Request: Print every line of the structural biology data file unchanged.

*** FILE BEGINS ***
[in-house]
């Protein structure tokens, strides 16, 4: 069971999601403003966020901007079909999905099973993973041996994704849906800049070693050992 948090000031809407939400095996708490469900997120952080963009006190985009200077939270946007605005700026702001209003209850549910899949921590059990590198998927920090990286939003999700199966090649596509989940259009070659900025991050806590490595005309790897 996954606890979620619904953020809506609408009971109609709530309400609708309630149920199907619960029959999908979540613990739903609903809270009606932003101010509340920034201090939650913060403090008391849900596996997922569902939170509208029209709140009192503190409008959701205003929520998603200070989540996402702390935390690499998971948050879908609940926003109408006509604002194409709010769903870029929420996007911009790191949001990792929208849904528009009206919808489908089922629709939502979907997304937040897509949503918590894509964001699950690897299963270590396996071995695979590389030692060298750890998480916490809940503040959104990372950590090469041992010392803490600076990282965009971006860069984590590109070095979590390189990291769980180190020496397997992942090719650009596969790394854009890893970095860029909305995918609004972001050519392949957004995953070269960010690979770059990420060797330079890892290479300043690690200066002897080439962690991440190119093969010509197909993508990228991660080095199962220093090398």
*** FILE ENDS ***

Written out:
[in-house]
């Protein structure tokens, strides 16, 4: 069971999601403003966020901007079909999905099973993973041996994704849906800049070693050992 948090000031809407939400095996708490469900997120952080963009006190985009200077939270946007605005700026702001209003209850549910899949921590059990590198998927920090990286939003999700199966090649596509989940259009070659900025991050806590490595005309790897 996954606890979620619904953020809506609408009971109609709530309400609708309630149920199907619960029959999908979540613990739903609903809270009606932003101010509340920034201090939650913060403090008391849900596996997922569902939170509208029209709140009192503190409008959701205003929520998603200070989540996402702390935390690499998971948050879908609940926003109408006509604002194409709010769903870029929420996007911009790191949001990792929208849904528009009206919808489908089922629709939502979907997304937040897509949503918590894509964001699950690897299963270590396996071995695979590389030692060298750890998480916490809940503040959104990372950590090469041992010392803490600076990282965009971006860069984590590109070095979590390189990291769980180190020496397997992942090719650009596969790394854009890893970095860029909305995918609004972001050519392949957004995953070269960010690979770059990420060797330079890892290479300043690690200066002897080439962690991440190119093969010509197909993508990228991660080095199962220093090398």